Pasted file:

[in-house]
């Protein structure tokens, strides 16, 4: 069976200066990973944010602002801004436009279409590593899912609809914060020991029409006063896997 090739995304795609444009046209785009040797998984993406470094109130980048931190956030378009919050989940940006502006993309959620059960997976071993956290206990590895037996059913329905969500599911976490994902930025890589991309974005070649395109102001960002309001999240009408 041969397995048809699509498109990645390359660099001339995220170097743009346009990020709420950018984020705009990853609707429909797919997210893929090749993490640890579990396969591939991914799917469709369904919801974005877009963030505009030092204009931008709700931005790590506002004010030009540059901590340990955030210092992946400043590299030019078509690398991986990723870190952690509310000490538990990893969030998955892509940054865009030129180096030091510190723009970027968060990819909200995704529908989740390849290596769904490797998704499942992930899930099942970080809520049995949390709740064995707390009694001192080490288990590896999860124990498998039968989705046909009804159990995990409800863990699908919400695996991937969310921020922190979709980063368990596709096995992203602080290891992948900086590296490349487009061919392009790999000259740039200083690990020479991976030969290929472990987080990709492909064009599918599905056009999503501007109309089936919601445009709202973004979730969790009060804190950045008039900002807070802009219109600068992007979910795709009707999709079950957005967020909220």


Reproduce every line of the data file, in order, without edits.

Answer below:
[in-house]
């Protein structure tokens, strides 16, 4: 069976200066990973944010602002801004436009279409590593899912609809914060020991029409006063896997 090739995304795609444009046209785009040797998984993406470094109130980048931190956030378009919050989940940006502006993309959620059960997976071993956290206990590895037996059913329905969500599911976490994902930025890589991309974005070649395109102001960002309001999240009408 041969397995048809699509498109990645390359660099001339995220170097743009346009990020709420950018984020705009990853609707429909797919997210893929090749993490640890579990396969591939991914799917469709369904919801974005877009963030505009030092204009931008709700931005790590506002004010030009540059901590340990955030210092992946400043590299030019078509690398991986990723870190952690509310000490538990990893969030998955892509940054865009030129180096030091510190723009970027968060990819909200995704529908989740390849290596769904490797998704499942992930899930099942970080809520049995949390709740064995707390009694001192080490288990590896999860124990498998039968989705046909009804159990995990409800863990699908919400695996991937969310921020922190979709980063368990596709096995992203602080290891992948900086590296490349487009061919392009790999000259740039200083690990020479991976030969290929472990987080990709492909064009599918599905056009999503501007109309089936919601445009709202973004979730969790009060804190950045008039900002807070802009219109600068992007979910795709009707999709079950957005967020909220």